As a guest conductor Stubbs has led performances of Gluck’s Orfeo and Handel’s Giulio Cesare in Egitto in Bilbao, Spain, and Monteverdi’s Orfeo at Amsterdam’s Netherlands Opera. Following his successful debut conducting the Seattle Symphony Orchestra in 2011, he was invited back in 2012 to conduct the Symphony’s performances of Messiah.  He will also debut with the Edmonton Symphony in Messiah this season.Sarah Mattox--Composer/Librettist 

Kimberly Sogioka - Mezzo-Soprano
Ms. Sogioka is slated to create the role of Mature Kara Kondo in Heart Mountain.

Praised by Opera (UK) as “...the most opulent female sound on the stage...” young Japanese-American mezzo-soprano Kimberly Sogioka is drawing much attention as an exciting artist on the operatic and concert stage.

Ms. Sogioka’s 2013/14 season engagements include Giovanna in Rigoletto with Opera New Jersey, and Nerone in Agrippina with Operamission, Dulcinée in Massenet’s rarely performed Don Quichotte with Utopia Opera, and Angelina in La Cenerentola with Dicapo Opera and in masterclasses with the Metropolitan Opera Guild in New York City.

A frequent collaborator with composers in new music projects, Ms. Sogioka created the role of Nurse 3 in the Metropolitan Opera and English National Opera workshop of Michael Torke’s Senna, and was an ensemble soloist in the Metropolitan Opera workshop of Scott Wheeler’s The Sorrows of Frederick, Susanna in Corigliano’s The Ghosts of Versailles with the Aspen Opera Theatre Center, and has collaborated with Clint Borzoni in his world premier operas Margot Alone in the Light and Antinous and Hadrian, as well as with Stephen Andrew Taylor in scenes from his opera Paradises Lost with Operamission.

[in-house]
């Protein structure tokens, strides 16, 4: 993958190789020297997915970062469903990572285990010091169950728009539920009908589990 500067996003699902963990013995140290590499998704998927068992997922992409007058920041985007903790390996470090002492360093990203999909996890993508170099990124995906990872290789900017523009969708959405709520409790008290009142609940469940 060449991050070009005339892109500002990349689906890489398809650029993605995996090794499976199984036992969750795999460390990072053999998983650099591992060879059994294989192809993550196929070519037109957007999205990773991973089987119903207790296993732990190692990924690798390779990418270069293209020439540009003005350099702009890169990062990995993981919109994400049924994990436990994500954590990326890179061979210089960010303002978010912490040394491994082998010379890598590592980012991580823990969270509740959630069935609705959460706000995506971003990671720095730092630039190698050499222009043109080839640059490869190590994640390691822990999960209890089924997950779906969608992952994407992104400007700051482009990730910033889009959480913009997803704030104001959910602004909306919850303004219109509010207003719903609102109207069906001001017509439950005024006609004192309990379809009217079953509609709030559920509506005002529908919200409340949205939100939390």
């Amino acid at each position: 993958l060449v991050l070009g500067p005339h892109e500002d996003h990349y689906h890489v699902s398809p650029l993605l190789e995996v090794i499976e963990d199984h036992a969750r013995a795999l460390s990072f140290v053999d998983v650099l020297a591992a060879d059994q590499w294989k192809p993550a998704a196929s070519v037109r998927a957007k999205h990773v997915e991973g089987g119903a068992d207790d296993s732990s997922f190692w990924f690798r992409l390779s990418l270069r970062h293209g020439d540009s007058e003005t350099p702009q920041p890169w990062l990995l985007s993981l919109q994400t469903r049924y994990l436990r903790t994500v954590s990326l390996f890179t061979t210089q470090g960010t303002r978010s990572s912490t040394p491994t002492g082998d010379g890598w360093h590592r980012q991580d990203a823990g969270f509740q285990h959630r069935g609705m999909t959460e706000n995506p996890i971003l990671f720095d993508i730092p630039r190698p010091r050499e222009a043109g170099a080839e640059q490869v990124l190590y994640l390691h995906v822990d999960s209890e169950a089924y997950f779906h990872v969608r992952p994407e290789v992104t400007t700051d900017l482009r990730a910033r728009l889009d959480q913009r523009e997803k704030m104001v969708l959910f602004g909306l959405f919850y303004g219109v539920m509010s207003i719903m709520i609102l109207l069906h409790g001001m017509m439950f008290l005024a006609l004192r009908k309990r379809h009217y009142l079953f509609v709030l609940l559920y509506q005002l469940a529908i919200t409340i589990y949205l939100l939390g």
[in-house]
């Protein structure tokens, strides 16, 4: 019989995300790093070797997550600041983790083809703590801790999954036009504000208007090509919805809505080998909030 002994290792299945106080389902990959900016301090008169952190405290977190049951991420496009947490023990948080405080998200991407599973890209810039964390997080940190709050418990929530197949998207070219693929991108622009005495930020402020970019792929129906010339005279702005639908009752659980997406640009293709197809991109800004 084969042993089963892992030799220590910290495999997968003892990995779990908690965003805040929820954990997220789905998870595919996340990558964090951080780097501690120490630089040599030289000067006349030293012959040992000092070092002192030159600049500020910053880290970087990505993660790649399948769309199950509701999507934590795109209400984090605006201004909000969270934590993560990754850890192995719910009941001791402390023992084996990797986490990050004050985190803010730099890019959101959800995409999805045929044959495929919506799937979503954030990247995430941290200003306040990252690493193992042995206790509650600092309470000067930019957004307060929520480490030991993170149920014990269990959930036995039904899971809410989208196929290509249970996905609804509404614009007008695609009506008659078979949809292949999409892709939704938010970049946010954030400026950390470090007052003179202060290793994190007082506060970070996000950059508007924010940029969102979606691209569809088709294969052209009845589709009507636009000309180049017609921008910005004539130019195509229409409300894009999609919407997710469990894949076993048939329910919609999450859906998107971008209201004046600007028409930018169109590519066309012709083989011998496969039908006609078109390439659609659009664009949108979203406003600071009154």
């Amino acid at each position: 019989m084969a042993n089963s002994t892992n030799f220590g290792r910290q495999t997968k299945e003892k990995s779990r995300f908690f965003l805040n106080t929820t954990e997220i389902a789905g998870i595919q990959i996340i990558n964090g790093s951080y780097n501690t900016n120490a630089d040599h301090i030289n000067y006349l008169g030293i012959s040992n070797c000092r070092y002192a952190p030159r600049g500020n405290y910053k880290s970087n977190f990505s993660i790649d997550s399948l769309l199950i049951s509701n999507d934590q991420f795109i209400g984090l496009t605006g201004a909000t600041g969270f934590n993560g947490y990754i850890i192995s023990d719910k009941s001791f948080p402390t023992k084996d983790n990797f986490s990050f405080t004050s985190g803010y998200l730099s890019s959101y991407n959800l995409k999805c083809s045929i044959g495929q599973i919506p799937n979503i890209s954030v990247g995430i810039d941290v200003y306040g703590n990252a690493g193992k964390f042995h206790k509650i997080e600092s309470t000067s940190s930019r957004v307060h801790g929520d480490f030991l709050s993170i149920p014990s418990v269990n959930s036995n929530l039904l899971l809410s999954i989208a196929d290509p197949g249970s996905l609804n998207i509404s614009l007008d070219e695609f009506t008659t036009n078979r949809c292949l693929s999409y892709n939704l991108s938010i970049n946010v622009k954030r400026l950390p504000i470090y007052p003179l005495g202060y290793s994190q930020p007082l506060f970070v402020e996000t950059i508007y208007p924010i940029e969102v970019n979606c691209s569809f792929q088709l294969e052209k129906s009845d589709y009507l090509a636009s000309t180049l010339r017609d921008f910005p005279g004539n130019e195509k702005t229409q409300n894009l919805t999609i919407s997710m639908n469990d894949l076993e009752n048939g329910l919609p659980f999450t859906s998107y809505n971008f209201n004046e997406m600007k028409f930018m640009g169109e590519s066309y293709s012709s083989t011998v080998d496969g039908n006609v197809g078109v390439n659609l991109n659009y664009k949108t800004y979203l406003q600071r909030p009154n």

Other recent performances include Mercedes as well as the title role in Bizet’s Carmen with the Crested Butte Music Festival as a member of the Marcello Giordani Young Artist Program and title role in Carmen with Opera Libera in Philadelphia.

Equally at home on the concert stage, appearances have included the west-coast premiere of Mack Wilberg’s Requiem with the Orange County Catholic Chorale, Irving Fine’s The Hourglass and An Immorality by Copland with The National Chorale at Avery Fisher Hall at Lincoln Center, and Das Lied von der Erde with the Orchestra Insonica at Paul Hall, and Rossini’s Petite Messe Solennelle with the Greenwich Choral Society.  Ms. Sogioka also collaborated with renowned harpsichordist Kenneth Cooper, in selections from Bach’s Weihnachts-Oratorium, and also performed as part of his masterclass series for the Chamber Music Society of Lincoln Center.  She will be a featured soloist next season in a concert of Beethoven’s 9th Symphony with the Helena Symphony.

Granddaughter of Heart Mountain internees, Kimberly shares her personal relationship with the story.